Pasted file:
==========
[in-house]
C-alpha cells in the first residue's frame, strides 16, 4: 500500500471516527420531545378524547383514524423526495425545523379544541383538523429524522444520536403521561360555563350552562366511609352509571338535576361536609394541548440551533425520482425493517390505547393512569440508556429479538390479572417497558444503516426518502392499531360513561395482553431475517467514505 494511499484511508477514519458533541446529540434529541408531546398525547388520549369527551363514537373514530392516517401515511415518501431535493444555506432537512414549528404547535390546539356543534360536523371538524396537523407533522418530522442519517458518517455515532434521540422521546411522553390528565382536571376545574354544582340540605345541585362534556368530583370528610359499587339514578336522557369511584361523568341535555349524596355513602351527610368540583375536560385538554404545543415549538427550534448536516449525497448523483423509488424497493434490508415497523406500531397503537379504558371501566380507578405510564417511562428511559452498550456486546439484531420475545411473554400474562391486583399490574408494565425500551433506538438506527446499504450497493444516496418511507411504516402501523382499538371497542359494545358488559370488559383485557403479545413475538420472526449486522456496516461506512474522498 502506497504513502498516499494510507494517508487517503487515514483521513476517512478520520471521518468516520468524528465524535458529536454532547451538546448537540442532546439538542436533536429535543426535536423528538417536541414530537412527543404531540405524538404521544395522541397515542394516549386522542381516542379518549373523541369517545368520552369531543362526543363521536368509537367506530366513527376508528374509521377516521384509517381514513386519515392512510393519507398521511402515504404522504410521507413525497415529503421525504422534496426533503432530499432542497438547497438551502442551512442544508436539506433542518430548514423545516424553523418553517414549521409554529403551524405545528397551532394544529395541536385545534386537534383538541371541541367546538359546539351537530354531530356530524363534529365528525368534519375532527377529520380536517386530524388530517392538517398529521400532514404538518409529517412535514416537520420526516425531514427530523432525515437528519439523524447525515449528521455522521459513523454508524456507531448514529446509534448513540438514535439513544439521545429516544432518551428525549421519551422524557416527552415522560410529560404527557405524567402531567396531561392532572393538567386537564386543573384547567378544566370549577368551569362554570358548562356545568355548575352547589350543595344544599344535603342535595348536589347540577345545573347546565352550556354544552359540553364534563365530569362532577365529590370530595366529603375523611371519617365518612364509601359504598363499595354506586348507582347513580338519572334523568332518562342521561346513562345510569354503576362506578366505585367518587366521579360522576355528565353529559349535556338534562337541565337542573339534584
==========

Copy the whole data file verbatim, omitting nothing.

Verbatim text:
[in-house]
C-alpha cells in the first residue's frame, strides 16, 4: 500500500471516527420531545378524547383514524423526495425545523379544541383538523429524522444520536403521561360555563350552562366511609352509571338535576361536609394541548440551533425520482425493517390505547393512569440508556429479538390479572417497558444503516426518502392499531360513561395482553431475517467514505 494511499484511508477514519458533541446529540434529541408531546398525547388520549369527551363514537373514530392516517401515511415518501431535493444555506432537512414549528404547535390546539356543534360536523371538524396537523407533522418530522442519517458518517455515532434521540422521546411522553390528565382536571376545574354544582340540605345541585362534556368530583370528610359499587339514578336522557369511584361523568341535555349524596355513602351527610368540583375536560385538554404545543415549538427550534448536516449525497448523483423509488424497493434490508415497523406500531397503537379504558371501566380507578405510564417511562428511559452498550456486546439484531420475545411473554400474562391486583399490574408494565425500551433506538438506527446499504450497493444516496418511507411504516402501523382499538371497542359494545358488559370488559383485557403479545413475538420472526449486522456496516461506512474522498 502506497504513502498516499494510507494517508487517503487515514483521513476517512478520520471521518468516520468524528465524535458529536454532547451538546448537540442532546439538542436533536429535543426535536423528538417536541414530537412527543404531540405524538404521544395522541397515542394516549386522542381516542379518549373523541369517545368520552369531543362526543363521536368509537367506530366513527376508528374509521377516521384509517381514513386519515392512510393519507398521511402515504404522504410521507413525497415529503421525504422534496426533503432530499432542497438547497438551502442551512442544508436539506433542518430548514423545516424553523418553517414549521409554529403551524405545528397551532394544529395541536385545534386537534383538541371541541367546538359546539351537530354531530356530524363534529365528525368534519375532527377529520380536517386530524388530517392538517398529521400532514404538518409529517412535514416537520420526516425531514427530523432525515437528519439523524447525515449528521455522521459513523454508524456507531448514529446509534448513540438514535439513544439521545429516544432518551428525549421519551422524557416527552415522560410529560404527557405524567402531567396531561392532572393538567386537564386543573384547567378544566370549577368551569362554570358548562356545568355548575352547589350543595344544599344535603342535595348536589347540577345545573347546565352550556354544552359540553364534563365530569362532577365529590370530595366529603375523611371519617365518612364509601359504598363499595354506586348507582347513580338519572334523568332518562342521561346513562345510569354503576362506578366505585367518587366521579360522576355528565353529559349535556338534562337541565337542573339534584